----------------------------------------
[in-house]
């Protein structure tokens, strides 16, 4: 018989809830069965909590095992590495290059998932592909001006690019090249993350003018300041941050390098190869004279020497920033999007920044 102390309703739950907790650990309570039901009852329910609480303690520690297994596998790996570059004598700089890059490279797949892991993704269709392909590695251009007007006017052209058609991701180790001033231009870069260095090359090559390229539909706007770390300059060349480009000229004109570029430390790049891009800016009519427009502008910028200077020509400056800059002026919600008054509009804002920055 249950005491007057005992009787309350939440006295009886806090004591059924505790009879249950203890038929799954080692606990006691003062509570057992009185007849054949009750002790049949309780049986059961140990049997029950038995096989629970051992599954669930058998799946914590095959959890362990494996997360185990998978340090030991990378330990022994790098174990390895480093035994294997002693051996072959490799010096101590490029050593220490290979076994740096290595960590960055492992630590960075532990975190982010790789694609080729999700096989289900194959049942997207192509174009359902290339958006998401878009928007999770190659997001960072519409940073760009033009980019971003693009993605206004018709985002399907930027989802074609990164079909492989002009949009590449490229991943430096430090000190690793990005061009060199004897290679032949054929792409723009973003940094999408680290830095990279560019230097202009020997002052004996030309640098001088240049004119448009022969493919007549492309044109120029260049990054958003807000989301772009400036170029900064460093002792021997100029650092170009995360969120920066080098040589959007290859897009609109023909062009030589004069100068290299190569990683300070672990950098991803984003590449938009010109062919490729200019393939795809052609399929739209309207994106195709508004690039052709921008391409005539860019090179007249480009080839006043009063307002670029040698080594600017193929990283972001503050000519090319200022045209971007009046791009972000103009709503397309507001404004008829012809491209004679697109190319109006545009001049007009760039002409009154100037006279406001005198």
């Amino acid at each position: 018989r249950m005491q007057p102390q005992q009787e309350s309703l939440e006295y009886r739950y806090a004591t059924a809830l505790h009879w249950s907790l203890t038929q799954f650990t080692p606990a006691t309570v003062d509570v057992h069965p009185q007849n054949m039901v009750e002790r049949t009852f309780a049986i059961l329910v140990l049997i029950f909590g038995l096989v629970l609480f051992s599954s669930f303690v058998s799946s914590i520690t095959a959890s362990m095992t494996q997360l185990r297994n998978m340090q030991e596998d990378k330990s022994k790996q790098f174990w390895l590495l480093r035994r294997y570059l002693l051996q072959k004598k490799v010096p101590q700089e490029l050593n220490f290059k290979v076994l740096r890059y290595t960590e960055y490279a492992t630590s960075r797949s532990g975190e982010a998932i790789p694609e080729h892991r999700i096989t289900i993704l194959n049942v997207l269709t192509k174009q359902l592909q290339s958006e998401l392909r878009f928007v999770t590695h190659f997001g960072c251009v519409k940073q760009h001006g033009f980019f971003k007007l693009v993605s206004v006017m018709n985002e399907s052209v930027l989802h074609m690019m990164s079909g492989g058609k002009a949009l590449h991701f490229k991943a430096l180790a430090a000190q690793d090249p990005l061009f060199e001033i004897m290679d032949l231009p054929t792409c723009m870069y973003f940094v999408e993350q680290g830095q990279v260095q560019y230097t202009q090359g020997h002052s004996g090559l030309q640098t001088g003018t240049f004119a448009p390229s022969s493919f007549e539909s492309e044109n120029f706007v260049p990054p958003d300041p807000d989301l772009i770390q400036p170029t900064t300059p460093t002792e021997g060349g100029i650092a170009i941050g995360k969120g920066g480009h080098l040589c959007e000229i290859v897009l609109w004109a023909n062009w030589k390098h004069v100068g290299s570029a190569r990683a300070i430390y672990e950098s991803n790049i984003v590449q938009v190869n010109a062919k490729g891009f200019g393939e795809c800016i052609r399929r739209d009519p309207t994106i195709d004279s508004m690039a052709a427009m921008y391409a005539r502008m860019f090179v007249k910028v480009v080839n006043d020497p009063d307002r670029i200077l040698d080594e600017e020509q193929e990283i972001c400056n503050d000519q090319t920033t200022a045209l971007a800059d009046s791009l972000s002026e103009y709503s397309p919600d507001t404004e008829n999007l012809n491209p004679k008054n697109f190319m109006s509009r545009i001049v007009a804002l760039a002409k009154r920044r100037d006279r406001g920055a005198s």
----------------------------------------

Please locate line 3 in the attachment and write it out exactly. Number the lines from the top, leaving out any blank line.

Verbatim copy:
């Amino acid at each position: 018989r249950m005491q007057p102390q005992q009787e309350s309703l939440e006295y009886r739950y806090a004591t059924a809830l505790h009879w249950s907790l203890t038929q799954f650990t080692p606990a006691t309570v003062d509570v057992h069965p009185q007849n054949m039901v009750e002790r049949t009852f309780a049986i059961l329910v140990l049997i029950f909590g038995l096989v629970l609480f051992s599954s669930f303690v058998s799946s914590i520690t095959a959890s362990m095992t494996q997360l185990r297994n998978m340090q030991e596998d990378k330990s022994k790996q790098f174990w390895l590495l480093r035994r294997y570059l002693l051996q072959k004598k490799v010096p101590q700089e490029l050593n220490f290059k290979v076994l740096r890059y290595t960590e960055y490279a492992t630590s960075r797949s532990g975190e982010a998932i790789p694609e080729h892991r999700i096989t289900i993704l194959n049942v997207l269709t192509k174009q359902l592909q290339s958006e998401l392909r878009f928007v999770t590695h190659f997001g960072c251009v519409k940073q760009h001006g033009f980019f971003k007007l693009v993605s206004v006017m018709n985002e399907s052209v930027l989802h074609m690019m990164s079909g492989g058609k002009a949009l590449h991701f490229k991943a430096l180790a430090a000190q690793d090249p990005l061009f060199e001033i004897m290679d032949l231009p054929t792409c723009m870069y973003f940094v999408e993350q680290g830095q990279v260095q560019y230097t202009q090359g020997h002052s004996g090559l030309q640098t001088g003018t240049f004119a448009p390229s022969s493919f007549e539909s492309e044109n120029f706007v260049p990054p958003d300041p807000d989301l772009i770390q400036p170029t900064t300059p460093t002792e021997g060349g100029i650092a170009i941050g995360k969120g920066g480009h080098l040589c959007e000229i290859v897009l609109w004109a023909n062009w030589k390098h004069v100068g290299s570029a190569r990683a300070i430390y672990e950098s991803n790049i984003v590449q938009v190869n010109a062919k490729g891009f200019g393939e795809c800016i052609r399929r739209d009519p309207t994106i195709d004279s508004m690039a052709a427009m921008y391409a005539r502008m860019f090179v007249k910028v480009v080839n006043d020497p009063d307002r670029i200077l040698d080594e600017e020509q193929e990283i972001c400056n503050d000519q090319t920033t200022a045209l971007a800059d009046s791009l972000s002026e103009y709503s397309p919600d507001t404004e008829n999007l012809n491209p004679k008054n697109f190319m109006s509009r545009i001049v007009a804002l760039a002409k009154r920044r100037d006279r406001g920055a005198s």